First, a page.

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Welcome to Down These Mean Streets, a weekly trip back to the Golden Age of Radio where we rub elbows with the era's greatest private eyes, cops, and crime-fighters. Since 2013, I've been podcasting everything from cozy mysteries to police procedurals, spotlighting characters ranging from hard boiled gumshoes to amateur sleuths. 

Be sure to tune in each Sunday for adventures of a radio detective and the behind-the-scenes stories of their shows. Join me as we spend time with Sam Spade, Johnny Dollar, Sgt. Joe Friday, and more!

"The man in the saddle"

Sep 20, 2017

"The man in the saddle is angular and long-legged. His skin is sun-dyed brown. The gun in his holster is gray steel and rainbow mother-of-pearl, its handle unmarked. People call them both 'the Six Shooter.'"

Today in 1953, James Stewart rode on to the radio range as Britt Ponset, the wandering plainsman and infamous gunfighter known far and wide as The Six Shooter. In his only regular starring role in a radio dramatic series, Stewart lent his trademark screen persona to the character of Ponset, a hero who had to reluctantly live up to his reputation as he traveled the plains. With Stewart's amazing performance in the title role, engrossing scripts, and a talented troupe of supporting players, The Six Shooter stands up today as one of the finest frontier offerings from the Golden Age of Radio.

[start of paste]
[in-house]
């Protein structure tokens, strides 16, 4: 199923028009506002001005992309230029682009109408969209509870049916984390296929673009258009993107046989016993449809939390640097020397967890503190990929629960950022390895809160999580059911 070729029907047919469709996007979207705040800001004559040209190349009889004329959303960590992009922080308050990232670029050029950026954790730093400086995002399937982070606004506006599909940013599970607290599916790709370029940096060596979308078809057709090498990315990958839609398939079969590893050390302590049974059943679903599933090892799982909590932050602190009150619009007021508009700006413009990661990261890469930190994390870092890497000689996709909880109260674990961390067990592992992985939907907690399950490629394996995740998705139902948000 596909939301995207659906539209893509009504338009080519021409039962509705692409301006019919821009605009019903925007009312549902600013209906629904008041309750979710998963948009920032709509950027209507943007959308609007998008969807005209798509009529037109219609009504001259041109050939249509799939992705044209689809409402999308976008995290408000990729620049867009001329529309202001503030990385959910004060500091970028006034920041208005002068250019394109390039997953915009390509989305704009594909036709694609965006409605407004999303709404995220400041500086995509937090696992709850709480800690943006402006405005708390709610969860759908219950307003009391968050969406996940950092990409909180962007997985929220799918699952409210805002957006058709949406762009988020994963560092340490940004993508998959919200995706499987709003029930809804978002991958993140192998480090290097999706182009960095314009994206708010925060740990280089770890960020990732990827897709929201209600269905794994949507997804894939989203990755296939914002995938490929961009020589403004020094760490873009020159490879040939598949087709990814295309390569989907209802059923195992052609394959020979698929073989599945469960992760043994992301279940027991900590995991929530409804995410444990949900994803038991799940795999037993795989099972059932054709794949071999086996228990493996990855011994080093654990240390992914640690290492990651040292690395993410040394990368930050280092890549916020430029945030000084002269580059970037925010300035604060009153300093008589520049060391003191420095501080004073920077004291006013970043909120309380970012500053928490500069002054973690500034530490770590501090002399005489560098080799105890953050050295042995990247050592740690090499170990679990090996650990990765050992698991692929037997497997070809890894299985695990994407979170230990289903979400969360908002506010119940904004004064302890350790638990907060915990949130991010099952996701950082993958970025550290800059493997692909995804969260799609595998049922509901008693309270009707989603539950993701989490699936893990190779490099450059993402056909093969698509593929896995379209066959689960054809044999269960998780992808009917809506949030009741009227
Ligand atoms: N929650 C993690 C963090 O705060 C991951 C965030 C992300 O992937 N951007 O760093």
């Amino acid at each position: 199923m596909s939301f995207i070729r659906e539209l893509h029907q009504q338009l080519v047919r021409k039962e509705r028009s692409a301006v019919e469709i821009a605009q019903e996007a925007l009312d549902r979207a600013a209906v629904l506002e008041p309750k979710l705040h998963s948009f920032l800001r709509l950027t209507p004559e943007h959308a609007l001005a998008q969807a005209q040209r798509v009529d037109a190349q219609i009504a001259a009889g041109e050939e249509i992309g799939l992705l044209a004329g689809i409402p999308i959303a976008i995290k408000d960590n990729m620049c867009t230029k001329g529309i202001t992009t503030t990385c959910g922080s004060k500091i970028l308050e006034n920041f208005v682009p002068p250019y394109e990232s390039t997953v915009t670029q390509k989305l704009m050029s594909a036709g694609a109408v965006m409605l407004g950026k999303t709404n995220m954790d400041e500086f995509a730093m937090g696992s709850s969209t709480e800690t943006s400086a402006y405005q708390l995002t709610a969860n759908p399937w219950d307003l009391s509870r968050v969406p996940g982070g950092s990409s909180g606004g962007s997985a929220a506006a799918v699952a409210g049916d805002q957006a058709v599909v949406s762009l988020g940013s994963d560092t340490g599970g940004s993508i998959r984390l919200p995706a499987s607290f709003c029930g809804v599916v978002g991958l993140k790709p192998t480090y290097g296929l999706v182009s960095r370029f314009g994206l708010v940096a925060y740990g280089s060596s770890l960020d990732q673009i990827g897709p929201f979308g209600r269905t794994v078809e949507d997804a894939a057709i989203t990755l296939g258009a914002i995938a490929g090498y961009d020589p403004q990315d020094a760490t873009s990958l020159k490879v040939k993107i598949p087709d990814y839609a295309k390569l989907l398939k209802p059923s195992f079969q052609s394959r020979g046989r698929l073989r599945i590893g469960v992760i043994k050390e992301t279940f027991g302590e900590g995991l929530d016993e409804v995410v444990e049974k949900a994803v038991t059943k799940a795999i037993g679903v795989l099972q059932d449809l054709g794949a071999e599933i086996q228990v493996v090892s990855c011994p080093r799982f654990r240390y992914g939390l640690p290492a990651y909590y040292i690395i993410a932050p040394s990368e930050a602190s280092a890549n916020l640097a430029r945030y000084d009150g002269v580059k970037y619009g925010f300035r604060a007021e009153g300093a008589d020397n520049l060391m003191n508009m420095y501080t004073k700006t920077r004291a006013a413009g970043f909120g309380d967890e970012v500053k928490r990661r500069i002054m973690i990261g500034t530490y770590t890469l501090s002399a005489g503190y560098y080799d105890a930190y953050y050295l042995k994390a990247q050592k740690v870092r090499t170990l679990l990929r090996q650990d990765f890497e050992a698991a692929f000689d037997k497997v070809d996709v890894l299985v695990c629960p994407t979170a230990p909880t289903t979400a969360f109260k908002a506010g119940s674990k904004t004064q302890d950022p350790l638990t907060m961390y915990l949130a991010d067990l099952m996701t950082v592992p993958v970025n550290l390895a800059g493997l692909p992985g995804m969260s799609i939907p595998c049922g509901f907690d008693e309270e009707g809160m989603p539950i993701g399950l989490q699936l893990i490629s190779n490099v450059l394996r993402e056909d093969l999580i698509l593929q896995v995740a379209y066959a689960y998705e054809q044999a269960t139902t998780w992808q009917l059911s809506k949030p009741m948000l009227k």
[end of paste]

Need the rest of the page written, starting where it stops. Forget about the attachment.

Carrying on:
Each week, Ponset drifted into a new town and a new adventure. He encountered everything from gunslingers looking for revenge to a dangerous sibling rivalry on a cattle drive to being strong-armed into marriage. Whether the story of the week was intense and dramatic or played for laughs, Stewart was an amiable hero. His drawl was put to excellent use as the show's narrator, and he would drop his voice to a whisper as Ponset crept up on a gun-toting villain.

The series was created by Frank Burt, the writer who two years later penned Stewart's film western The Man from Laramie, and it was directed by Jack Johnstone (who later helmed the Bob Bailey era of Yours Truly, Johnny Dollar). Despite the caliber of talent on and behind the microphone, the show ended after only 39 episodes. For most of its run The Six Shooter aired without sponsorship, but it wasn't because potential sponsors weren't interested. Jack Johnstone later recalled  "Chesterfield begged and begged and begged for months trying to get sponsorship, but Jim didn’t feel that, because of his screen image, it would be fair for him to be sponsored by a cigarette." Without sponsorship, even the best shows fell to the rise of television in the early 1950s, and Britt Ponset rode off into the sunset on June 24, 1954.